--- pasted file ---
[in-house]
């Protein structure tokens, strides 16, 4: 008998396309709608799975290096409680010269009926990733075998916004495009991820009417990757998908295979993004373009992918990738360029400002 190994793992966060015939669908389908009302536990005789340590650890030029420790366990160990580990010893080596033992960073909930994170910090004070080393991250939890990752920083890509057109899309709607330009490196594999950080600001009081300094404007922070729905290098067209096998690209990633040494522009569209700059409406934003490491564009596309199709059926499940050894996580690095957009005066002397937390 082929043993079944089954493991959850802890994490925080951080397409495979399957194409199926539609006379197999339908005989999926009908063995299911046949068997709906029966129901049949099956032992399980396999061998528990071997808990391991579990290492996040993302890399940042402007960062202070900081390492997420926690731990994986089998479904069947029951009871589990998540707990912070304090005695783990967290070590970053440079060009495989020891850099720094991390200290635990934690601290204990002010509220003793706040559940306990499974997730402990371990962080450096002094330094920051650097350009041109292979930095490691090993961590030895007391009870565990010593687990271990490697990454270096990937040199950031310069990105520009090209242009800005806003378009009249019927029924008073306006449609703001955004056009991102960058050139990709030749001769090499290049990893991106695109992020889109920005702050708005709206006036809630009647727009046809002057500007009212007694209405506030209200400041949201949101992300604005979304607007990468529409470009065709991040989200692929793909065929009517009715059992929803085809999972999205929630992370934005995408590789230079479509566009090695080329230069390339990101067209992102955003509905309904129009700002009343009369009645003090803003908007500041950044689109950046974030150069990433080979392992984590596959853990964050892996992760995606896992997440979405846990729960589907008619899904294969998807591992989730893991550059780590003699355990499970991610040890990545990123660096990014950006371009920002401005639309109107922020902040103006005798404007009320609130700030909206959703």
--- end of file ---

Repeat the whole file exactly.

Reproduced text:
[in-house]
């Protein structure tokens, strides 16, 4: 008998396309709608799975290096409680010269009926990733075998916004495009991820009417990757998908295979993004373009992918990738360029400002 190994793992966060015939669908389908009302536990005789340590650890030029420790366990160990580990010893080596033992960073909930994170910090004070080393991250939890990752920083890509057109899309709607330009490196594999950080600001009081300094404007922070729905290098067209096998690209990633040494522009569209700059409406934003490491564009596309199709059926499940050894996580690095957009005066002397937390 082929043993079944089954493991959850802890994490925080951080397409495979399957194409199926539609006379197999339908005989999926009908063995299911046949068997709906029966129901049949099956032992399980396999061998528990071997808990391991579990290492996040993302890399940042402007960062202070900081390492997420926690731990994986089998479904069947029951009871589990998540707990912070304090005695783990967290070590970053440079060009495989020891850099720094991390200290635990934690601290204990002010509220003793706040559940306990499974997730402990371990962080450096002094330094920051650097350009041109292979930095490691090993961590030895007391009870565990010593687990271990490697990454270096990937040199950031310069990105520009090209242009800005806003378009009249019927029924008073306006449609703001955004056009991102960058050139990709030749001769090499290049990893991106695109992020889109920005702050708005709206006036809630009647727009046809002057500007009212007694209405506030209200400041949201949101992300604005979304607007990468529409470009065709991040989200692929793909065929009517009715059992929803085809999972999205929630992370934005995408590789230079479509566009090695080329230069390339990101067209992102955003509905309904129009700002009343009369009645003090803003908007500041950044689109950046974030150069990433080979392992984590596959853990964050892996992760995606896992997440979405846990729960589907008619899904294969998807591992989730893991550059780590003699355990499970991610040890990545990123660096990014950006371009920002401005639309109107922020902040103006005798404007009320609130700030909206959703």